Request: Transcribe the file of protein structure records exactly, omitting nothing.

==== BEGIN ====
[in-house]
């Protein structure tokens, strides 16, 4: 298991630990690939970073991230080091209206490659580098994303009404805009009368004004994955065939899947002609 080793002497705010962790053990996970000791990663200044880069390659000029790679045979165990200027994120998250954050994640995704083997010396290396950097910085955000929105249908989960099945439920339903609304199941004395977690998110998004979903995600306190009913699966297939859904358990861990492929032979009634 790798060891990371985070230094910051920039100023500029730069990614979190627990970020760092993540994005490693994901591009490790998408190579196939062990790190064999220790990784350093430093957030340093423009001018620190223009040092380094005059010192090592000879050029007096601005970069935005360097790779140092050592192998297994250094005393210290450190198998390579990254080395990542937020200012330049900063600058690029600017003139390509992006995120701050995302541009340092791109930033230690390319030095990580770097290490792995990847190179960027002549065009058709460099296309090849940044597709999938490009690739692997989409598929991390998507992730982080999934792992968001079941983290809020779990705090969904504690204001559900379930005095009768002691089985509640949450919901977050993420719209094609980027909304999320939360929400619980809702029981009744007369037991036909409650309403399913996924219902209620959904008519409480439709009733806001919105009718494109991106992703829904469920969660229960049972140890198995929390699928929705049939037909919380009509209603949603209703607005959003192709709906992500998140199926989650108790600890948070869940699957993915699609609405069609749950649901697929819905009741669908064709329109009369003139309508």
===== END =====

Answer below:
[in-house]
């Protein structure tokens, strides 16, 4: 298991630990690939970073991230080091209206490659580098994303009404805009009368004004994955065939899947002609 080793002497705010962790053990996970000791990663200044880069390659000029790679045979165990200027994120998250954050994640995704083997010396290396950097910085955000929105249908989960099945439920339903609304199941004395977690998110998004979903995600306190009913699966297939859904358990861990492929032979009634 790798060891990371985070230094910051920039100023500029730069990614979190627990970020760092993540994005490693994901591009490790998408190579196939062990790190064999220790990784350093430093957030340093423009001018620190223009040092380094005059010192090592000879050029007096601005970069935005360097790779140092050592192998297994250094005393210290450190198998390579990254080395990542937020200012330049900063600058690029600017003139390509992006995120701050995302541009340092791109930033230690390319030095990580770097290490792995990847190179960027002549065009058709460099296309090849940044597709999938490009690739692997989409598929991390998507992730982080999934792992968001079941983290809020779990705090969904504690204001559900379930005095009768002691089985509640949450919901977050993420719209094609980027909304999320939360929400619980809702029981009744007369037991036909409650309403399913996924219902209620959904008519409480439709009733806001919105009718494109991106992703829904469920969660229960049972140890198995929390699928929705049939037909919380009509209603949603209703607005959003192709709906992500998140199926989650108790600890948070869940699957993915699609609405069609749950649901697929819905009741669908064709329109009369003139309508």